‘Do not attempt CPR’ in the community: the experience of ambulance clinicians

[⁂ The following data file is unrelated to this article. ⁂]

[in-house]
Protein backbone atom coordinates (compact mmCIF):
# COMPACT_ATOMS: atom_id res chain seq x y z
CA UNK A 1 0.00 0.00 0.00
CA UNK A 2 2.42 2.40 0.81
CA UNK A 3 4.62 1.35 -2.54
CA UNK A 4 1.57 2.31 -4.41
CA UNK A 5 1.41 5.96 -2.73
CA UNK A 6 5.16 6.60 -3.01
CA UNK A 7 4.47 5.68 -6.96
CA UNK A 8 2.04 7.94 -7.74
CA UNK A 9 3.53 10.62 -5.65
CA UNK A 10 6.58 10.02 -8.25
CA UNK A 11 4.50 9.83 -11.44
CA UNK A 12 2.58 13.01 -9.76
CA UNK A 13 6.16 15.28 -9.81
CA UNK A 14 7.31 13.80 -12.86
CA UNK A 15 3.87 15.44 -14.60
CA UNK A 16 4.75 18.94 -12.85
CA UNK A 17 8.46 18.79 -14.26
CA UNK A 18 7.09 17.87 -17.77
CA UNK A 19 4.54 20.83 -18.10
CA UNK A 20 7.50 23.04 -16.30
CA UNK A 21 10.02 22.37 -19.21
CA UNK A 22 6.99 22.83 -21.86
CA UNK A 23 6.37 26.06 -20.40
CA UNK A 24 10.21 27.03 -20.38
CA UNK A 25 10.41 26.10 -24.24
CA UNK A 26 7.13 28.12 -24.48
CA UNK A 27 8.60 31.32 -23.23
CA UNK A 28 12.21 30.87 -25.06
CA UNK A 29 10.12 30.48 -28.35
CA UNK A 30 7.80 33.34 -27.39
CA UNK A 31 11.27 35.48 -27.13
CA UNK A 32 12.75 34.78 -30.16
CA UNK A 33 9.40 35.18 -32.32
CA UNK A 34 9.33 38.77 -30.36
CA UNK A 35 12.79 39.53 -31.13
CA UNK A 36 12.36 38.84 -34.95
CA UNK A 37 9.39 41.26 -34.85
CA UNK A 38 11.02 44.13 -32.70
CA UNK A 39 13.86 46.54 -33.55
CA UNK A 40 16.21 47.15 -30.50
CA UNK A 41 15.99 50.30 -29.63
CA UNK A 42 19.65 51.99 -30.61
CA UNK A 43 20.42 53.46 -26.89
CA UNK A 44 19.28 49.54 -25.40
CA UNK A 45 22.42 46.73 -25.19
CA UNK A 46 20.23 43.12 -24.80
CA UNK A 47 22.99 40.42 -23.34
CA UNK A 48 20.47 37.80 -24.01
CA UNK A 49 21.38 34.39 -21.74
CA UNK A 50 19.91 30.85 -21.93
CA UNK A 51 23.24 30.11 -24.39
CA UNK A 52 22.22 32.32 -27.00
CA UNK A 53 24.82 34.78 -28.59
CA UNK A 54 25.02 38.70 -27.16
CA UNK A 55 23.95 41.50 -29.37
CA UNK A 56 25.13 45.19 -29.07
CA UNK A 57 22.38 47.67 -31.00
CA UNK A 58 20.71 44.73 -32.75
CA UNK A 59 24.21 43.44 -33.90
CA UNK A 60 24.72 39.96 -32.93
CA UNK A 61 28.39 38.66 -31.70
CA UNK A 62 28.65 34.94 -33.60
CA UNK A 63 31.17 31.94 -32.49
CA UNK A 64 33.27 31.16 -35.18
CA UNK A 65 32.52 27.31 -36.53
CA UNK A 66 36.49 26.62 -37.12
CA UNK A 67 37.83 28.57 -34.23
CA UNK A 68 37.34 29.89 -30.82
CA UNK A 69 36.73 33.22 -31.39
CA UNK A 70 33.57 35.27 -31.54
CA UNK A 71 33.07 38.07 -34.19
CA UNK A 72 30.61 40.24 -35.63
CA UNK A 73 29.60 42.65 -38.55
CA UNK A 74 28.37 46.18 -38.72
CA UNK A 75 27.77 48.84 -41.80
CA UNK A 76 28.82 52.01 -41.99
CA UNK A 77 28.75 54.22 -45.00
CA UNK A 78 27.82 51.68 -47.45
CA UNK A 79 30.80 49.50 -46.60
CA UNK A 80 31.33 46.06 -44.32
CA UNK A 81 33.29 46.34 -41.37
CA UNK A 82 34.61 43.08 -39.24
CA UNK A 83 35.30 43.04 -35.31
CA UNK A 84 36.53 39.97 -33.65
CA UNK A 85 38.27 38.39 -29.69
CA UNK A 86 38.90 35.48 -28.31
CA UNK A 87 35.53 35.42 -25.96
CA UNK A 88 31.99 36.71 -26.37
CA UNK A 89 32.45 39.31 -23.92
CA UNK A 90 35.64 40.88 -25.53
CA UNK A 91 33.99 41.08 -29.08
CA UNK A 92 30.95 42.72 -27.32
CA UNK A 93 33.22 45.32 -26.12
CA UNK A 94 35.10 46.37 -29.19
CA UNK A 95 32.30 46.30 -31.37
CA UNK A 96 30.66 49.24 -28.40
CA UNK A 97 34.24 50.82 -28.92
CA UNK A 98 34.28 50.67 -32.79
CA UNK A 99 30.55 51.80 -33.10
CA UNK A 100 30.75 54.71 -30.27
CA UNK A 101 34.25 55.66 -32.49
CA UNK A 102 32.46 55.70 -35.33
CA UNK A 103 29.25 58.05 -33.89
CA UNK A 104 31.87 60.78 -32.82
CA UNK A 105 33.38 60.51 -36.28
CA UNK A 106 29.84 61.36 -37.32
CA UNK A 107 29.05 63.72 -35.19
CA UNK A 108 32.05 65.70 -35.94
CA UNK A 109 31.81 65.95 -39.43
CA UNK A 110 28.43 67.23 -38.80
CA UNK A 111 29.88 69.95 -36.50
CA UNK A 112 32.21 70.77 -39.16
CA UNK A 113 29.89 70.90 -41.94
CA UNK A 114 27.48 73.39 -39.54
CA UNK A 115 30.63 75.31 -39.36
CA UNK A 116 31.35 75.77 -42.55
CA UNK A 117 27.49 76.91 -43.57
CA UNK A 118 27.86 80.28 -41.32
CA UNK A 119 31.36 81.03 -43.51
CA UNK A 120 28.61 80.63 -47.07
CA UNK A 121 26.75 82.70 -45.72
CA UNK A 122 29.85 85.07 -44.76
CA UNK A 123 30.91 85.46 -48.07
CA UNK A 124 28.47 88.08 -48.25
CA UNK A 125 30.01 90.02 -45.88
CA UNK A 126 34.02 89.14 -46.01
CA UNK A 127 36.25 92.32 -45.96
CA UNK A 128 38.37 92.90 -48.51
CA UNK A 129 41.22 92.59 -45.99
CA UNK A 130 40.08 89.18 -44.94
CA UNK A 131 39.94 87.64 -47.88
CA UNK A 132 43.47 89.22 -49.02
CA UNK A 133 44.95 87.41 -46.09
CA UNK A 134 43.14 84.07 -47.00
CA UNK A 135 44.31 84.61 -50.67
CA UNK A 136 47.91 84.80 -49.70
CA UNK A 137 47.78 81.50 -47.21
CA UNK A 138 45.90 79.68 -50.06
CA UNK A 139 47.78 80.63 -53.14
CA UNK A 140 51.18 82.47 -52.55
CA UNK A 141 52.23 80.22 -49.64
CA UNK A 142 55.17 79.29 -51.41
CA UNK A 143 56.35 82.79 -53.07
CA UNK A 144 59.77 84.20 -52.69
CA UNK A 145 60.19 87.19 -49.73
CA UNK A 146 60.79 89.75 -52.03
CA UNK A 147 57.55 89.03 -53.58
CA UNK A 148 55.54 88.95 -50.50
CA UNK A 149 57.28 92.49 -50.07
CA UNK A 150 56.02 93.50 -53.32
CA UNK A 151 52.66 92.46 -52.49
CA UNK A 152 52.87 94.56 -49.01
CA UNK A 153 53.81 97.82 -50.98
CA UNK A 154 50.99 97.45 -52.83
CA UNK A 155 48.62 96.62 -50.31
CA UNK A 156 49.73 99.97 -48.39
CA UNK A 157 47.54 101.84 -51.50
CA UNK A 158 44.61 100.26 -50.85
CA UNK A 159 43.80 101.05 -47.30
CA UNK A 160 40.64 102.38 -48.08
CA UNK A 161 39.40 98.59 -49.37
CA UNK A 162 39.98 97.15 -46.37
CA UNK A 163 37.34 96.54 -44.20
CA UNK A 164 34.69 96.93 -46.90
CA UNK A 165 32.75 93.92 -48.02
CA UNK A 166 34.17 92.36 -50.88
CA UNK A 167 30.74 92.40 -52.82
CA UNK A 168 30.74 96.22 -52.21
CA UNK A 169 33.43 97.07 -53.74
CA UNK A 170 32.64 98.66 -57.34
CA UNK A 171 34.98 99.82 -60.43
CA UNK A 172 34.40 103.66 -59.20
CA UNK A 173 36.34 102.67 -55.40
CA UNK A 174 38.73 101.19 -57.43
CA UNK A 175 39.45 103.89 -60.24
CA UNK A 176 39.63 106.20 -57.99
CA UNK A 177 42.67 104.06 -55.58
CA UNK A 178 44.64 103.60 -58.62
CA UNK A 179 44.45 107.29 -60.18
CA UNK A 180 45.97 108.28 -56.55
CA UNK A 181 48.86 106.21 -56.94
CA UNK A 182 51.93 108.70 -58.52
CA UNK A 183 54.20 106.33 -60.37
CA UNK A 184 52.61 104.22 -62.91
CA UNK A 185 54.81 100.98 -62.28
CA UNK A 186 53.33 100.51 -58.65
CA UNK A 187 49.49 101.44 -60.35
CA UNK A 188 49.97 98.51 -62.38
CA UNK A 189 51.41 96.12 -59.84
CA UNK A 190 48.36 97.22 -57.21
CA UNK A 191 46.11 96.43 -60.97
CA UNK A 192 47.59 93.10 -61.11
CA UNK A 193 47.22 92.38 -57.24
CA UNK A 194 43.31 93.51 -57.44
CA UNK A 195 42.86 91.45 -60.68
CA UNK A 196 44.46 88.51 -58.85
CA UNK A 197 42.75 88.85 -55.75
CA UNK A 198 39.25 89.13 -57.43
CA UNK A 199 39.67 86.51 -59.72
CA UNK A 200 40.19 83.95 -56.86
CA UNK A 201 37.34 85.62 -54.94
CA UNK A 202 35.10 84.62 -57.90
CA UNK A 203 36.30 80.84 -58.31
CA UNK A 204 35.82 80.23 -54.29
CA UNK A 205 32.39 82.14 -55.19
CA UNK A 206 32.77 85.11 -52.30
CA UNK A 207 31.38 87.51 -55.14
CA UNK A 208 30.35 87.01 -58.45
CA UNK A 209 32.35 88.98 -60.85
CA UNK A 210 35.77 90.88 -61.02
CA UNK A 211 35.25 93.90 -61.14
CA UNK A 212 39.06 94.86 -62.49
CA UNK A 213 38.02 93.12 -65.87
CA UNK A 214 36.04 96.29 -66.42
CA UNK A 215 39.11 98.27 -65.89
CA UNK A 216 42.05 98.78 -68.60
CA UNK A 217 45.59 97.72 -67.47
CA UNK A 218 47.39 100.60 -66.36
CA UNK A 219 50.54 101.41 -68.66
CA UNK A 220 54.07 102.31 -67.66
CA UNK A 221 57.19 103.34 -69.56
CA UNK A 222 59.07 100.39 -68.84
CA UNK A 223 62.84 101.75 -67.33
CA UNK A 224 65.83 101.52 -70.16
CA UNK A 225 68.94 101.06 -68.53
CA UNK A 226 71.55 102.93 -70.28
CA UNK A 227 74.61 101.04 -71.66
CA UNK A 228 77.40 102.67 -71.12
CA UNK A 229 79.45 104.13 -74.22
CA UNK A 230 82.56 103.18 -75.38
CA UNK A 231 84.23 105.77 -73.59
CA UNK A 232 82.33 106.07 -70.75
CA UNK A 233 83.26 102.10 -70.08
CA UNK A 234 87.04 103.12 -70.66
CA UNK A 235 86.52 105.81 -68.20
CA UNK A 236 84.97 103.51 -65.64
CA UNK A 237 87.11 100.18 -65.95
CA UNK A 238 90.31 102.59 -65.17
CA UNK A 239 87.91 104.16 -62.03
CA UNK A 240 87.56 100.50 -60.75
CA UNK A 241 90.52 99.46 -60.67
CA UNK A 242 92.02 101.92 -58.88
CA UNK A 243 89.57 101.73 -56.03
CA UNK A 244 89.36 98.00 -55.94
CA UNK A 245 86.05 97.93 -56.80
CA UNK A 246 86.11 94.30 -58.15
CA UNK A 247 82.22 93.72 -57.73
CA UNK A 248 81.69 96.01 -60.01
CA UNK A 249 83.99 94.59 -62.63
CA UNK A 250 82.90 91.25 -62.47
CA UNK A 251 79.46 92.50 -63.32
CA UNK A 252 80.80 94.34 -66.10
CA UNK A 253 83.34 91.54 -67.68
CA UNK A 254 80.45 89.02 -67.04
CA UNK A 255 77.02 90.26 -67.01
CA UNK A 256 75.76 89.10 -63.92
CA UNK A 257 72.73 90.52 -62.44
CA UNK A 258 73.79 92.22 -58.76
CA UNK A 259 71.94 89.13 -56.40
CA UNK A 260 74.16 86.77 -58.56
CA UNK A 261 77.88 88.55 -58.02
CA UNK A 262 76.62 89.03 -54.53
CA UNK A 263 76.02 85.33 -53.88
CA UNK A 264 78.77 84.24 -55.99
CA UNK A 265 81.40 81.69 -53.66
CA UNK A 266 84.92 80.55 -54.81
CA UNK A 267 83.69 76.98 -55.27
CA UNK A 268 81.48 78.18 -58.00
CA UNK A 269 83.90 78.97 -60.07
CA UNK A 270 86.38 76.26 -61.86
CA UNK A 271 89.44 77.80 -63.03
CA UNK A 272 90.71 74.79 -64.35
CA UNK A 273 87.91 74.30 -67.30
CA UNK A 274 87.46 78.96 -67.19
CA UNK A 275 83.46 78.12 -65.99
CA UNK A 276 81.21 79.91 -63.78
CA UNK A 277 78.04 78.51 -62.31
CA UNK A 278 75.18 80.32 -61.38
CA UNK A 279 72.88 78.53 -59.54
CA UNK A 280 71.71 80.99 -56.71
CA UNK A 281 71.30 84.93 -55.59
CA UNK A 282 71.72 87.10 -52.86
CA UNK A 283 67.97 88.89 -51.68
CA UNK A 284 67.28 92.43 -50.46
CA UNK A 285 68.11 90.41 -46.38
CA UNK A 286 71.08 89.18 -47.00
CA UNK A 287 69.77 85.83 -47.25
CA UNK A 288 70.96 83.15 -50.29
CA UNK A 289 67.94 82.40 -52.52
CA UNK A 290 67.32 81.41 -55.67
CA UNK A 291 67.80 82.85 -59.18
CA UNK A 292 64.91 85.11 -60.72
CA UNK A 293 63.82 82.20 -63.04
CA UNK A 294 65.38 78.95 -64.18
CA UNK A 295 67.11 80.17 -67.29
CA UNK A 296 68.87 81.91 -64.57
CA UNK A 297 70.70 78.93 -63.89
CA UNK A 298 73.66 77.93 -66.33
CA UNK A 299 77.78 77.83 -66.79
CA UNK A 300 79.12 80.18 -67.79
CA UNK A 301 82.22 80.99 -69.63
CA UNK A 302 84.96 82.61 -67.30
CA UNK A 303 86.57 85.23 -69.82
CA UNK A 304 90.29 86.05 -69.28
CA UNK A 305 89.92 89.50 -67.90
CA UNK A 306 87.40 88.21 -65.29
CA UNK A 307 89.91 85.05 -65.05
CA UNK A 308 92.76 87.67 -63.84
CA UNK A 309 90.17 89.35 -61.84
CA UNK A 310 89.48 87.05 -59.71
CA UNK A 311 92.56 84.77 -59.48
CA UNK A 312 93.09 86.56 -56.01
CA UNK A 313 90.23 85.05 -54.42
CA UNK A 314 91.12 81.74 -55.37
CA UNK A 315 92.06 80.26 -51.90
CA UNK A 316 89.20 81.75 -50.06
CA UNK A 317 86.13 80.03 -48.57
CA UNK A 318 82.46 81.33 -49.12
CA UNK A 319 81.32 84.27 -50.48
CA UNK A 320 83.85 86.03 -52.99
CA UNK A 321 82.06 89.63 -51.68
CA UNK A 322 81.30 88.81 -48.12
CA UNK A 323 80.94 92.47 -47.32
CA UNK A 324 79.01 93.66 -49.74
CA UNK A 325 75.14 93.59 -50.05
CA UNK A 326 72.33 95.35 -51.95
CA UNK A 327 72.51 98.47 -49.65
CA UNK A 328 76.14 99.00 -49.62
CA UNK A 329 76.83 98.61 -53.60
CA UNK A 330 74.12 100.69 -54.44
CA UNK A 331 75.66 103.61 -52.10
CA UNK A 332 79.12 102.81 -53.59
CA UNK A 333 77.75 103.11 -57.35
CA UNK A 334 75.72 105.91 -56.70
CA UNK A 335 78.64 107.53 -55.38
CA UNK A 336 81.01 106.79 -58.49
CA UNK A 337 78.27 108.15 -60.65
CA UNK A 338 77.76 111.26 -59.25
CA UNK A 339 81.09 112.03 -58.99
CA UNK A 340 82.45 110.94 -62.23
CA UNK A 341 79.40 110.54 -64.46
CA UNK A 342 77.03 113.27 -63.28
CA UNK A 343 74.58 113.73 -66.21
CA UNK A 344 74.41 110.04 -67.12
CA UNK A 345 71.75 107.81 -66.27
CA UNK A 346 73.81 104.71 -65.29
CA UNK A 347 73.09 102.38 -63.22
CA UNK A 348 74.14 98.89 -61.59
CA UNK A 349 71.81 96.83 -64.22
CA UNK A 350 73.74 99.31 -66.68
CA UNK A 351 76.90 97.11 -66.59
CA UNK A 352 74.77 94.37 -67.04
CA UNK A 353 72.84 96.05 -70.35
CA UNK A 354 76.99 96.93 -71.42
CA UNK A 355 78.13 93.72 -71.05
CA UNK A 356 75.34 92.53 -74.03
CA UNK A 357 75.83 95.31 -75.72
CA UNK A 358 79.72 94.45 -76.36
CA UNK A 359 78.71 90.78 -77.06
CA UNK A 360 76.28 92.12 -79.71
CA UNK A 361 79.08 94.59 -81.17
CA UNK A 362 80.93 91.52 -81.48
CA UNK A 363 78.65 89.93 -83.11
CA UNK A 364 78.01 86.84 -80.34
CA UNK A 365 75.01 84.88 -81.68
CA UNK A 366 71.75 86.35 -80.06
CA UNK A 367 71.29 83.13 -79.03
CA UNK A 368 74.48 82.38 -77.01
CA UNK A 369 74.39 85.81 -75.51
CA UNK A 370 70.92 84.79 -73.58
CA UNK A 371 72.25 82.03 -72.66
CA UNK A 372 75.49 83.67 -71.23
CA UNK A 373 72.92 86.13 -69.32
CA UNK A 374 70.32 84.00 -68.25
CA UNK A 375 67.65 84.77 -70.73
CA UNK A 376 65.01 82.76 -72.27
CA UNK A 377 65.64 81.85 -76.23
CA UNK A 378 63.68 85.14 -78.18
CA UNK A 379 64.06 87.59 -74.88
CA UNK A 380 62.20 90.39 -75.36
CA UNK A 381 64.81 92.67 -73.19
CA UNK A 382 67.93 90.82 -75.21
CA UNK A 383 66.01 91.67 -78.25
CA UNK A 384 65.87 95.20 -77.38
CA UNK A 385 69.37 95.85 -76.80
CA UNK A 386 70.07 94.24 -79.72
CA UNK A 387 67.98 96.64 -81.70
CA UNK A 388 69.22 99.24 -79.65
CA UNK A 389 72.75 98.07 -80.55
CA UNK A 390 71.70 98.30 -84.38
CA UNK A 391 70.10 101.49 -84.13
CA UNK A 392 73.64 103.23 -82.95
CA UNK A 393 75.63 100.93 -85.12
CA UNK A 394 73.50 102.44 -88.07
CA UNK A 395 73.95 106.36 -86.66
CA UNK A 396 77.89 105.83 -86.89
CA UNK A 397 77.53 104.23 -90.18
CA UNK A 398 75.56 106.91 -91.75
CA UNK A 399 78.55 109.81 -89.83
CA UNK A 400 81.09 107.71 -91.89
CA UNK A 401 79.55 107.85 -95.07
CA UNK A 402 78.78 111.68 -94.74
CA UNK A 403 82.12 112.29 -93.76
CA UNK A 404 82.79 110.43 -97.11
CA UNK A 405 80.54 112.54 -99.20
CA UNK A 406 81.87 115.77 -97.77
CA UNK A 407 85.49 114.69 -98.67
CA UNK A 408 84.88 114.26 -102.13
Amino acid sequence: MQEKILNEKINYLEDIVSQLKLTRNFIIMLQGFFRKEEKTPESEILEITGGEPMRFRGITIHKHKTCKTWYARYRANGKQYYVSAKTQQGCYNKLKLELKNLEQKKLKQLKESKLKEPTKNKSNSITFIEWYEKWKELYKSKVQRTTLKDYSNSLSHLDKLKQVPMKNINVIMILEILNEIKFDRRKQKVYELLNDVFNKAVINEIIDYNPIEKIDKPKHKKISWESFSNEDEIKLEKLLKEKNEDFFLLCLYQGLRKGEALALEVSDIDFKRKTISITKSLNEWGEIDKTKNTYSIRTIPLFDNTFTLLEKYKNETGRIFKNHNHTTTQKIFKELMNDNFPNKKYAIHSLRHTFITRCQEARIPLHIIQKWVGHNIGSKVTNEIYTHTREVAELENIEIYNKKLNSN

Background: Ambulance clinicians must make time-critical decisions concerning treatment and resuscitation. Little is known about the impact of the presence (or absence) of do-not-attempt cardiopulmonary resuscitation (DNACPR) decision forms in the community. Aims: To investigate ambulance clinicians' experiences of DNACPR documentation and views concerning potential future changes. Methods: This multi-methods study used semi-structured face-to-face interviews (<i>n</i>=10) and an online questionnaire (<i>n</i>=123) Findings: Ambulance clinicians report that a statistically significant increase in numbers of community DNACPR forms has occurred in recent years. Most state they have not had formal DNACPR education and experience difficulties in making clinical judgments about patients at the end of life, reporting inappropriate CPR attempts and poor communication among stakeholders. Conclusion: Assessment of patients near the end of life with (and especially without) a DNACPR is challenging for ambulance clinicians. Education about resuscitation recommendations needs to be integrated into training and a national approach should be taken to decisions and their documentation.

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